Underwater Noise Pollution On The Rise

Underwater Noise Pollution On The Rise

Underwater Noise Pollution On The Rise

The ocean is a very noisy place. Just like ocean swell, sound waves travel far underwater. In fact, sound can travel up to five times faster and further through water than air, plus sunlight doesn’t penetrate very deep so many marine species use sound instead of vision as their primary sense.

Both whales and dolphins have expertly adapted to life under the waves – they produce a massive variety of different sounds and break a couple records in the process.

The blue whale and the fin whale are the two largest creatures ever to have lived on Earth. They both use low frequency sounds that can only be felt as vibrations by us humans, but can be heard thousands of kilometres away by other whales. 

Male humpback whales sing the longest, most intricate songs of any species. They can sing for hours on end, but no one knows for sure the purpose of their beautiful songs. Dolphins and toothed whales use higher frequency sounds for echolocation that lets them get information about their surroundings and find food. Sperm whales produce the loudest sounds of any species and do so to locate their favourite food, squid. 

Photo by V Mignon.

A couple hundred years ago, the only sounds in the ocean came from the life that lived there as well as natural ambient sounds, like rain, cracking sea ice, breaking waves, etc. But today’s world with our trade, travel and globalisation has changed this. Today, human activities have created a huge mess of underwater noise, to the extent that ocean background noise is now dominated by the sounds created by long-distance cargo ships. The noise from human ship traffic has doubled every decade since the 60’s creating noise pollution that has the potential to hinder important messages that whales, dolphins and other marine life need to communicate with each other. This underwater racket disturbs essential every day activities like feeding and breeding patterns, as well as causing some marine life to move away from their traditional migratory routes and important habitats.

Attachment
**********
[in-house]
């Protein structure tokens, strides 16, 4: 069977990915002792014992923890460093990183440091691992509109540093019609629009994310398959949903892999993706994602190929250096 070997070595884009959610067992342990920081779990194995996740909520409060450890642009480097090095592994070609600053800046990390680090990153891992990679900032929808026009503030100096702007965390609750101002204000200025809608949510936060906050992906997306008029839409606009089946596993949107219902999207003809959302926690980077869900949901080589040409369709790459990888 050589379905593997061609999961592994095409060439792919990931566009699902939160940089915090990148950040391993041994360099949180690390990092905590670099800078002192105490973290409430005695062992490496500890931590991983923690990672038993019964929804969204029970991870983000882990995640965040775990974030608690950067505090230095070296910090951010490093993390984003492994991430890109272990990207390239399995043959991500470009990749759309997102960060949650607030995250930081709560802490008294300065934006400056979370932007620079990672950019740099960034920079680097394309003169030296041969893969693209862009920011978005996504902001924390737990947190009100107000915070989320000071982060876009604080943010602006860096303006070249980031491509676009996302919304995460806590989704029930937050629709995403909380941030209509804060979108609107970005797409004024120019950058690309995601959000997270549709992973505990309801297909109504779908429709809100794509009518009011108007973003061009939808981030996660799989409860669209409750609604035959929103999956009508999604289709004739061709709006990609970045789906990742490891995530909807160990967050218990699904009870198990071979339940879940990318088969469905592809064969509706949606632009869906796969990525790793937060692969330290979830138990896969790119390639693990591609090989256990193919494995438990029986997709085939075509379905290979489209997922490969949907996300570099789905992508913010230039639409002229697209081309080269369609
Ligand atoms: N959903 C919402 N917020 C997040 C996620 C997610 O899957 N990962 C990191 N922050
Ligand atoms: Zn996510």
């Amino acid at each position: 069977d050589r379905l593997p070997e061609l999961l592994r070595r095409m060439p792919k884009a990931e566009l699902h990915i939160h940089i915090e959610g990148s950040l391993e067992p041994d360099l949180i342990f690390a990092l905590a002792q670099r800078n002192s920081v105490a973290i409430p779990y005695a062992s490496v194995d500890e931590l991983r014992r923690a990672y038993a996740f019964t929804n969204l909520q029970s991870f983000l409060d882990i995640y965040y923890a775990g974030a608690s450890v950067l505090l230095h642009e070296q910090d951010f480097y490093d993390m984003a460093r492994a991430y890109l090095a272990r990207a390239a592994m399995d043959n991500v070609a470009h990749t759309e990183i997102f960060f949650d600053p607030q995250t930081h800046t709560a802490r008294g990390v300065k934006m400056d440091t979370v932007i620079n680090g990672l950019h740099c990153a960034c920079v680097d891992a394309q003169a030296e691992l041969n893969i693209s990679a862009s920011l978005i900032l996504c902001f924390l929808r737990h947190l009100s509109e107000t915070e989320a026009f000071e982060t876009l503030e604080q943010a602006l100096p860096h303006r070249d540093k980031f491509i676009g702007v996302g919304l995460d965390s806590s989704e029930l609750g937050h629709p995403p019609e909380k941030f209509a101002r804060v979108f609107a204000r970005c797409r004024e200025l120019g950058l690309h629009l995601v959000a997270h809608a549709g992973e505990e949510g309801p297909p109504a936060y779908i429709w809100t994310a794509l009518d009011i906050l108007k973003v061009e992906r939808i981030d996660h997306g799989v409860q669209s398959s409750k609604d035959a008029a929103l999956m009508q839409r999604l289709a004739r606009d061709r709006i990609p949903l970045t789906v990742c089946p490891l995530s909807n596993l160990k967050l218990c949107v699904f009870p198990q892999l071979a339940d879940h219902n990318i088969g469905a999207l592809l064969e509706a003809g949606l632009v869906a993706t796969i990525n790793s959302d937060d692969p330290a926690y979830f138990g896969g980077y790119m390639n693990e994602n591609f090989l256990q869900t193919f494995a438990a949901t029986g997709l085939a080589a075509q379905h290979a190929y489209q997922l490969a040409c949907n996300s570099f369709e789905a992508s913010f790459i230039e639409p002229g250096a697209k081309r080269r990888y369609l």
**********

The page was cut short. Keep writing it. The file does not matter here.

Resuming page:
Ocean exploration by the oil and gas industry is expanding as our demand for energy increases. During their exploration surveys, the ocean floor is blasted by highly powered air guns. The echoes and sound waves created off the ocean floor and the earth’s crust beneath it are recorded to try map out oil and gas reserves. The sound created by the blasts is on a similar level to that created by a military fighter jet and can travel as far as 4,000Km’s underwater. 

Other sources of noise are military sonar, echosounders (a device used to determine the depth of water), offshore construction, marine windfarms, ocean floor dredging activities, among many others. Not only do all of these noisy activities present a high risk for whales and dolphins by drowning out their own communication channels and disrupting their lives, but noise can even cause them injuries, including stress, organ and hearing damage. It can even kill them.  

Today ocean noise is globally recognised as one of the major threats to marine ecosystems, scientists and conservationists are working together to try to better understand its impact. Organisations such as Whale and Dolphin Conservation are raising the profile of these issues and calling on governments to protect the ocean and the wild creatures that inhabit it. The good news about noise is that once you shut down the source, it disappears almost immediately. 

For more information, visit whales.org/noise